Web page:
In the second part of the empirical evaluation, we investigate if more than one faulty output variable allows for a higher reduction of the summary slice. For this purpose, we use the circuits C17 and C432 of the ISCAS 85 [43] benchmark. The ISCAS 85 circuits describe combinational networks. We have chosen ISCAS 85, because the different circuits of ISCAS 85 have many input and output variables. The circuit C17 has 5 input variables and 2 output variables. The circuit C432 has 36 input variables and 7 output variables. For the evaluation, we have used test cases with different input and output combinations. We used 3 as the upper bound for the number of faulty output variables. In total, we created more than 150 program variants. Table 4 presents the obtained average results for the two circuits of the ISCAS 85 benchmark. The column headings are similar to those used in Table 2. An explanation of the column headings can be found as previously mentioned. CONBAS is able to reduce the size of the summary slice by 66%.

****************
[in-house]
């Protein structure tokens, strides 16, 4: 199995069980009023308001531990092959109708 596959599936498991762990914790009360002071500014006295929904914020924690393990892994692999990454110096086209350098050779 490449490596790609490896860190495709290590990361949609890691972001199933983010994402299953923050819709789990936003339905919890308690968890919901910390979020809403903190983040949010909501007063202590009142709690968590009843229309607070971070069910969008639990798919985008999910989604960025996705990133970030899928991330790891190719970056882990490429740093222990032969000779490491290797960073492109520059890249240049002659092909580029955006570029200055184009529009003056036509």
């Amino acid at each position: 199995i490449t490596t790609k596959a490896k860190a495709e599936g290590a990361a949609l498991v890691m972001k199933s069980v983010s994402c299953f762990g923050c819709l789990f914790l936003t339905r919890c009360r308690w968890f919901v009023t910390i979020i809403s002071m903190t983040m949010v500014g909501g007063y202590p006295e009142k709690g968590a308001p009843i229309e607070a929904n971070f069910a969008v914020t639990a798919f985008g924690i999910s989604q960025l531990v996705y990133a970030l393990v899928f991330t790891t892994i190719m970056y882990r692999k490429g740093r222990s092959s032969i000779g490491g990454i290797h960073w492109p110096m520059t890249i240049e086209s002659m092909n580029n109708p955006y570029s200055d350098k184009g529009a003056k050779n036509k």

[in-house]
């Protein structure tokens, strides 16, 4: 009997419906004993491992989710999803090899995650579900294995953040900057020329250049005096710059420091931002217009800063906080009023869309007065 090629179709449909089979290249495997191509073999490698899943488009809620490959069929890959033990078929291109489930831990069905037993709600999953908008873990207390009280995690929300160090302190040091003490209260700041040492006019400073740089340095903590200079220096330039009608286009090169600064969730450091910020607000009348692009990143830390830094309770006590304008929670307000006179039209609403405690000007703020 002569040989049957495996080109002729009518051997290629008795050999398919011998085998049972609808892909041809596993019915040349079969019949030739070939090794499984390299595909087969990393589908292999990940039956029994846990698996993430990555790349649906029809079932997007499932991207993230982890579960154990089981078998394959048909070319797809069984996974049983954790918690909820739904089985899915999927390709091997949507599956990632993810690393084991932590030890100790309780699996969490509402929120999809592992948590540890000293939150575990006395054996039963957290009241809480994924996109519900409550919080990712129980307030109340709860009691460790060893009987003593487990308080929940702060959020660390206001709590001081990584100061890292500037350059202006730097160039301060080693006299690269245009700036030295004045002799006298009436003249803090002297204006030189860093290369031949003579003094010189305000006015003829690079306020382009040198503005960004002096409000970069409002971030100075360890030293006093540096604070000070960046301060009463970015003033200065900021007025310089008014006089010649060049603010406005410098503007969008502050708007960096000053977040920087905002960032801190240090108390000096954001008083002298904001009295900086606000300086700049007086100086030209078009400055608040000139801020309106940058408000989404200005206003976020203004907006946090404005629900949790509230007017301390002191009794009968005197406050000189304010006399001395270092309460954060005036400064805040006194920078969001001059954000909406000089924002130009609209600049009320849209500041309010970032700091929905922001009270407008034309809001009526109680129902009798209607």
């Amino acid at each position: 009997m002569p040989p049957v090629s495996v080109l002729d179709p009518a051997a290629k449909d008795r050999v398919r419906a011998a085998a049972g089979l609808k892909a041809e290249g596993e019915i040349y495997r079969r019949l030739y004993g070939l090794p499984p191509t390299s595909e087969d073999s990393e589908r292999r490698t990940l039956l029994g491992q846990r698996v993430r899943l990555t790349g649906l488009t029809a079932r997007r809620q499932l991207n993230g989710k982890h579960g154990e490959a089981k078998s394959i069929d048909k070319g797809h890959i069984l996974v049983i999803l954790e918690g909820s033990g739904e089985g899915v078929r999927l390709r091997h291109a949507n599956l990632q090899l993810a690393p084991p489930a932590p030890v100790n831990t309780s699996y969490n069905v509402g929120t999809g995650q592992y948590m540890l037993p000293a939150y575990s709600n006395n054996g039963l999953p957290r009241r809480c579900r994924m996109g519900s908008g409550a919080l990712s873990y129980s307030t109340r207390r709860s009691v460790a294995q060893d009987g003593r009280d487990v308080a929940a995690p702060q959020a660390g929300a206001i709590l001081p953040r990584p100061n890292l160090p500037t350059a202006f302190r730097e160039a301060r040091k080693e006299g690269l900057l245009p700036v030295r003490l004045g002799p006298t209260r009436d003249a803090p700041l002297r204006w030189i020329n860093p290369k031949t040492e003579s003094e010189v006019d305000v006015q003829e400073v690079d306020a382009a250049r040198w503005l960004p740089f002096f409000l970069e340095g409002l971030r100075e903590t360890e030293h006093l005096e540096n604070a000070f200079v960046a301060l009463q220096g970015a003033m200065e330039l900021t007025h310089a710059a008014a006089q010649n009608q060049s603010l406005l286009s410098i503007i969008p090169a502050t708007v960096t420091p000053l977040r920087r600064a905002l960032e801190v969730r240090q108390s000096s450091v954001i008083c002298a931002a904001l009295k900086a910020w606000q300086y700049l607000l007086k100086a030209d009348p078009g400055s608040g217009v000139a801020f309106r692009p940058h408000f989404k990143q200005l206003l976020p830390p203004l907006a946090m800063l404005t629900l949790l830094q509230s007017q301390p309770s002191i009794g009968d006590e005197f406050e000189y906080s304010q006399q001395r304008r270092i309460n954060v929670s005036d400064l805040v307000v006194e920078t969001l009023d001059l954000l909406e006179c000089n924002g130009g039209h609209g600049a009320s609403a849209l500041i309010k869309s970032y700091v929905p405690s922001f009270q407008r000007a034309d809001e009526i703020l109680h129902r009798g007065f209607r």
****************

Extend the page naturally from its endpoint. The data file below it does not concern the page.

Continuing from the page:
Now, we want to answer the question if we could yield a higher reduction of the summary slice, when there are more faulty output variables. In order to answer this question, we make use of the REDUCTION metric, which is defined as

We group the tested program variants by the number of faulty output variables and compute the REDUCTION metric for the program variants. Figure 11 shows the box plots for the different numbers of output variables. It can be seen that two and three faulty output variables yield a better reduction of the slice size than only one output variable. The reason for this is that it is more difficult for the constraint solver to find configurations which meet all of the specified output variables.

6. Discussion and Future Work